Q: Our ninth-grade son always manages to get A’s and B’s on his report card, but just before the report card comes out, his grades take a complete dive. Should we punish him for this or just accept this imperfection?
Your son is obviously smart enough to know that if he coasts the last couple of weeks of the grading period, he’s still going to make good grades. He’s like the runner who’s way out in front and knows he’s going to win the race, so he gives less than his “all” on the final stretch.
My feeling about this is that you should just, as you put it, accept this little imperfection. It’s not going to affect his chances of going to a decent college (and all this agony over one’s child getting into the “right” school is a waste of emotional energy anyway). When he’s in a more competitive environment, where his performance does affect something significant, like his chances of going to, say, medical school, I predict he’ll step up to the plate and knock the ball out of the park.
Take a deep breath. Relax. Do yourself a favor and stop all the monitoring. It’s only detracting from your ability to enjoy life to the fullest.
Stop the behavior now
Q: Her teacher just informed me that my daughter frequently says things that hurt the feelings of other girls in her class. For example, when recess is over, she will turn to another child and say, “We’re going back in because of you.” When someone raises her hand in class, my daughter might say, “You don’t know that answer!” She’s also told girls that she won’t be their friend if they don’t give her things or do things for her. What could be causing this? How do you suggest we handle this? The principal wants to call a meeting to discuss it.
I have to wonder why the teacher and principal waited nearly the entire school year to inform you of this problem. At this point in the school year, assuming your daughter has a typical summer break, I think you can probably sit on her hard enough to stop this, but I don’t think you can sit long enough at this point to prevent the problem from recurring when school starts back in August.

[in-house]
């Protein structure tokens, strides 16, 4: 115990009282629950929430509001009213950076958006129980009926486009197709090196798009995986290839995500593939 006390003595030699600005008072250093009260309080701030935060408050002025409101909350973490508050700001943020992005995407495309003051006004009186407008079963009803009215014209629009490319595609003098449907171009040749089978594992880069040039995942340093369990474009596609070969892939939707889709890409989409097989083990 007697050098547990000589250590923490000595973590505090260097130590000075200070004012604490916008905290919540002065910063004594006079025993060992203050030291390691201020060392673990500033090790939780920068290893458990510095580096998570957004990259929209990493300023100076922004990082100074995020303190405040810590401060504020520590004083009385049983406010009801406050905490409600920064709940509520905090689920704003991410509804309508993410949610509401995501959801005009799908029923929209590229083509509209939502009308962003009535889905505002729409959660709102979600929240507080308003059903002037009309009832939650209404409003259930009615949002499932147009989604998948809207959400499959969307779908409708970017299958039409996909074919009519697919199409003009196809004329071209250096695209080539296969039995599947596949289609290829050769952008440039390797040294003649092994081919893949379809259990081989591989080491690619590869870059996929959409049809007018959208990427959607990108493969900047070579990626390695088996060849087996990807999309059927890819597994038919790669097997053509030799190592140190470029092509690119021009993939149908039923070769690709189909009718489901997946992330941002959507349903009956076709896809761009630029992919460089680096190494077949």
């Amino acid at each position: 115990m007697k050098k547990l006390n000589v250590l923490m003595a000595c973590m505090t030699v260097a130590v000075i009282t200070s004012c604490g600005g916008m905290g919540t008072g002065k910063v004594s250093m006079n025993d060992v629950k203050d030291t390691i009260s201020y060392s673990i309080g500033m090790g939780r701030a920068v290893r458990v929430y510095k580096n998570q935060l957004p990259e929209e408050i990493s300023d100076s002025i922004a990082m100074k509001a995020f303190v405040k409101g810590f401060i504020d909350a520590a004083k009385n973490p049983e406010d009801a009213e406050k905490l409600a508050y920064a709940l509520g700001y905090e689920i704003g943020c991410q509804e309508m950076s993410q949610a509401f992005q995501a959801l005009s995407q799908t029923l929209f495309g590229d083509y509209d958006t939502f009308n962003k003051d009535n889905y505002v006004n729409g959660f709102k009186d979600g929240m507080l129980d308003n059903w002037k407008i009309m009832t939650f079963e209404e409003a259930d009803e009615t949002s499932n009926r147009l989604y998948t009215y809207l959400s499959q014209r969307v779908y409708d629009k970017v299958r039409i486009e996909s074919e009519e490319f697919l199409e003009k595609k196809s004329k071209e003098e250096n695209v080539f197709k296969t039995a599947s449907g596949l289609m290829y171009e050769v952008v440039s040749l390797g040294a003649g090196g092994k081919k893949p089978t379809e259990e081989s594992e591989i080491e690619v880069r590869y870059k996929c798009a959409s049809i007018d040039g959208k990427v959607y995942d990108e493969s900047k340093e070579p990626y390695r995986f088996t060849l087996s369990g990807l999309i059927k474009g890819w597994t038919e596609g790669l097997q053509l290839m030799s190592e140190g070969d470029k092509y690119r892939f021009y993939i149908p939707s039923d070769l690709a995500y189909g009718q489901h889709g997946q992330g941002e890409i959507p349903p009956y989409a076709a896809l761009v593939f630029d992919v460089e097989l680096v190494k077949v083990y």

As for why it’s happening, that’s anyone’s best guess. Children don’t need to be having problems to become a problem. I think any attempt to discover the psychological root of the problem is going to be a dead end. The other girls are going to pull back from her eventually, but that’s probably just going to make matters worse. So, sit! Make her stop before this develops into a serious social problem.
Develop some simple means of obtaining feedback from the teacher at the end of every school day. One incident means she’s confined to her room after school and goes to bed immediately after supper, which should end no later than 6:30 p.m., even if you need to move it up. Mind you, ONE incident, no matter how “serious,” is enough to merit confinement and early bedtime. Anything less than a no-tolerance policy isn’t going to be worth the effort.
John Rosemond: www.rosemond.com
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